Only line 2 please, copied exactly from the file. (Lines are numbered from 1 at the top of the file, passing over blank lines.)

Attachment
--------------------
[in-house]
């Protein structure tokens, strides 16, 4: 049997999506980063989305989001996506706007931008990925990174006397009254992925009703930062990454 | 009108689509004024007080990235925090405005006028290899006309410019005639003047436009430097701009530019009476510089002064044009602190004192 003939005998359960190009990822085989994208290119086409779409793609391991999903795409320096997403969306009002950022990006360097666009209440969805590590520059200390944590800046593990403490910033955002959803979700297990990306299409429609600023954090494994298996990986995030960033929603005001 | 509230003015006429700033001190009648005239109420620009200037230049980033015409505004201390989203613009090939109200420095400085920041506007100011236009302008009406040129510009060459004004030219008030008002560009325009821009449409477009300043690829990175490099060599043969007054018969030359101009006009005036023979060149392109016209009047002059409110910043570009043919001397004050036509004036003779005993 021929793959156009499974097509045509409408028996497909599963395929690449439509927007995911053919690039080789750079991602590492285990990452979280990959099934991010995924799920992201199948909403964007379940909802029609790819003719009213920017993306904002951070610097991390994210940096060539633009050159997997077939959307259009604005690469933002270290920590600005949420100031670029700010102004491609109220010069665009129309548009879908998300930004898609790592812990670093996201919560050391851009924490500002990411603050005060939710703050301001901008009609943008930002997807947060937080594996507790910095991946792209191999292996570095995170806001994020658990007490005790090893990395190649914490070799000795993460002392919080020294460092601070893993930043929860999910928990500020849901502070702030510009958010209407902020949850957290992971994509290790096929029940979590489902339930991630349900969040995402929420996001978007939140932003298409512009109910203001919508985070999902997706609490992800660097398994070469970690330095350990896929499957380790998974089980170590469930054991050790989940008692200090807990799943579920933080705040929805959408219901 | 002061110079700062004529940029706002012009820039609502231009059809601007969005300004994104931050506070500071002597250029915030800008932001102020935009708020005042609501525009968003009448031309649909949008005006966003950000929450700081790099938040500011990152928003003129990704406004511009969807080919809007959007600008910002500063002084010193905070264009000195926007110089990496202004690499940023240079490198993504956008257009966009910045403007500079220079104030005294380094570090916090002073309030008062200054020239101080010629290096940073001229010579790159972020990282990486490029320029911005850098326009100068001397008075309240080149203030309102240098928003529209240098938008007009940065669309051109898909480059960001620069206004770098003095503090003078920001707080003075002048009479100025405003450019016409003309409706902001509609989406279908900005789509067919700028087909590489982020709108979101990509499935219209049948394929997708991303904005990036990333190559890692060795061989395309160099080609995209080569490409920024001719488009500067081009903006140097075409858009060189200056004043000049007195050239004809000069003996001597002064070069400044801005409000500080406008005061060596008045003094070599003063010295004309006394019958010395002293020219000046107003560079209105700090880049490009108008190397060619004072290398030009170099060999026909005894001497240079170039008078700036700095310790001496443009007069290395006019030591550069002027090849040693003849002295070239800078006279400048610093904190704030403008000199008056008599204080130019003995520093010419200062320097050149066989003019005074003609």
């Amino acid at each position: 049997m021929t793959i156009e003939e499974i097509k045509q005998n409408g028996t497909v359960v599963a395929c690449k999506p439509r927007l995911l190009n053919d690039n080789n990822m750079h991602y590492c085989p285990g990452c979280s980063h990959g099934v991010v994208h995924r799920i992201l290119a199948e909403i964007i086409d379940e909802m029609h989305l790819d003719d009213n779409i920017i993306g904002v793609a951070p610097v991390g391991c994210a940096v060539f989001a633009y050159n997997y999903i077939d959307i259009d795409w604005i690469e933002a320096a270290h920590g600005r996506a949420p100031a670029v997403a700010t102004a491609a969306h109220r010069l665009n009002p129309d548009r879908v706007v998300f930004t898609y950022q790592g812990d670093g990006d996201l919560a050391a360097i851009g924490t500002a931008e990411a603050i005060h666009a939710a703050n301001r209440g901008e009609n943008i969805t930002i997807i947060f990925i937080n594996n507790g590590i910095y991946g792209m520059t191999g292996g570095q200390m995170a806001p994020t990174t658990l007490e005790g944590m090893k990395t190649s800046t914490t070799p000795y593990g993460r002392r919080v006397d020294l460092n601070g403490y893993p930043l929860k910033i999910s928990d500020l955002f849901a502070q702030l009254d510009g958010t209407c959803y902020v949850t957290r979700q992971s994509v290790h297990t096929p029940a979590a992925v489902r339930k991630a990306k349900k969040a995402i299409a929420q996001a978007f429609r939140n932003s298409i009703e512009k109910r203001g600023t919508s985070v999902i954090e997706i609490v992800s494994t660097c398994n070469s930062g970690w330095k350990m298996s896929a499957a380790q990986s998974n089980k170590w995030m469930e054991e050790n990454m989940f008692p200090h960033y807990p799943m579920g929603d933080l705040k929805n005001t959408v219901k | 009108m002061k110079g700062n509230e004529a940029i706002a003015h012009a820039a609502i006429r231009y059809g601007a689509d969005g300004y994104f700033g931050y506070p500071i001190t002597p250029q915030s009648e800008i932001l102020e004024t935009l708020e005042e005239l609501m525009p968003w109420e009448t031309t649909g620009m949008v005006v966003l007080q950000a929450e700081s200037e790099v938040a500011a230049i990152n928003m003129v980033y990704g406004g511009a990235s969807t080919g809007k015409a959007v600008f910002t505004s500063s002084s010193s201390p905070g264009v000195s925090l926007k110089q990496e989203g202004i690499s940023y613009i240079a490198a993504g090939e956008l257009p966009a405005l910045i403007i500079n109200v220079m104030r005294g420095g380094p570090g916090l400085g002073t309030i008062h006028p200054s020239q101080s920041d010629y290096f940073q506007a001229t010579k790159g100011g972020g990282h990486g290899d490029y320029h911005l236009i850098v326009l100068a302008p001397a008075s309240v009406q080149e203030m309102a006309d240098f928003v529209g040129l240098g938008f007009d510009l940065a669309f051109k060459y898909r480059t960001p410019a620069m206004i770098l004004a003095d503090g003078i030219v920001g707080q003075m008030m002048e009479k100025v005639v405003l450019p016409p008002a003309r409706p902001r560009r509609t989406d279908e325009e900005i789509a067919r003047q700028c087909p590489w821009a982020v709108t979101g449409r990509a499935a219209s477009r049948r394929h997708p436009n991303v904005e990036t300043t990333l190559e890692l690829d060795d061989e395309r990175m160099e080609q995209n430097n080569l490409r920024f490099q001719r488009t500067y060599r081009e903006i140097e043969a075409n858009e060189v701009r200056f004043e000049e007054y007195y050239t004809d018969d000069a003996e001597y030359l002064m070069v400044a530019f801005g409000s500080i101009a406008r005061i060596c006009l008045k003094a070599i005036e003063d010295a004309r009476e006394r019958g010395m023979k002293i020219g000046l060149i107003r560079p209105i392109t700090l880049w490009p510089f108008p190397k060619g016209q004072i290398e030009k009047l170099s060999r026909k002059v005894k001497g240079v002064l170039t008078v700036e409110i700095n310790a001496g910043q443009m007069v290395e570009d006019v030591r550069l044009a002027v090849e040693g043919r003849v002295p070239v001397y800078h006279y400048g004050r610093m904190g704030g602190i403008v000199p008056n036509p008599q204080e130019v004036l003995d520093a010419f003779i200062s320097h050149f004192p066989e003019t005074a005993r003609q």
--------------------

């Protein structure tokens, strides 16, 4: 049997999506980063989305989001996506706007931008990925990174006397009254992925009703930062990454 | 009108689509004024007080990235925090405005006028290899006309410019005639003047436009430097701009530019009476510089002064044009602190004192 003939005998359960190009990822085989994208290119086409779409793609391991999903795409320096997403969306009002950022990006360097666009209440969805590590520059200390944590800046593990403490910033955002959803979700297990990306299409429609600023954090494994298996990986995030960033929603005001 | 509230003015006429700033001190009648005239109420620009200037230049980033015409505004201390989203613009090939109200420095400085920041506007100011236009302008009406040129510009060459004004030219008030008002560009325009821009449409477009300043690829990175490099060599043969007054018969030359101009006009005036023979060149392109016209009047002059409110910043570009043919001397004050036509004036003779005993 021929793959156009499974097509045509409408028996497909599963395929690449439509927007995911053919690039080789750079991602590492285990990452979280990959099934991010995924799920992201199948909403964007379940909802029609790819003719009213920017993306904002951070610097991390994210940096060539633009050159997997077939959307259009604005690469933002270290920590600005949420100031670029700010102004491609109220010069665009129309548009879908998300930004898609790592812990670093996201919560050391851009924490500002990411603050005060939710703050301001901008009609943008930002997807947060937080594996507790910095991946792209191999292996570095995170806001994020658990007490005790090893990395190649914490070799000795993460002392919080020294460092601070893993930043929860999910928990500020849901502070702030510009958010209407902020949850957290992971994509290790096929029940979590489902339930991630349900969040995402929420996001978007939140932003298409512009109910203001919508985070999902997706609490992800660097398994070469970690330095350990896929499957380790998974089980170590469930054991050790989940008692200090807990799943579920933080705040929805959408219901 | 002061110079700062004529940029706002012009820039609502231009059809601007969005300004994104931050506070500071002597250029915030800008932001102020935009708020005042609501525009968003009448031309649909949008005006966003950000929450700081790099938040500011990152928003003129990704406004511009969807080919809007959007600008910002500063002084010193905070264009000195926007110089990496202004690499940023240079490198993504956008257009966009910045403007500079220079104030005294380094570090916090002073309030008062200054020239101080010629290096940073001229010579790159972020990282990486490029320029911005850098326009100068001397008075309240080149203030309102240098928003529209240098938008007009940065669309051109898909480059960001620069206004770098003095503090003078920001707080003075002048009479100025405003450019016409003309409706902001509609989406279908900005789509067919700028087909590489982020709108979101990509499935219209049948394929997708991303904005990036990333190559890692060795061989395309160099080609995209080569490409920024001719488009500067081009903006140097075409858009060189200056004043000049007195050239004809000069003996001597002064070069400044801005409000500080406008005061060596008045003094070599003063010295004309006394019958010395002293020219000046107003560079209105700090880049490009108008190397060619004072290398030009170099060999026909005894001497240079170039008078700036700095310790001496443009007069290395006019030591550069002027090849040693003849002295070239800078006279400048610093904190704030403008000199008056008599204080130019003995520093010419200062320097050149066989003019005074003609």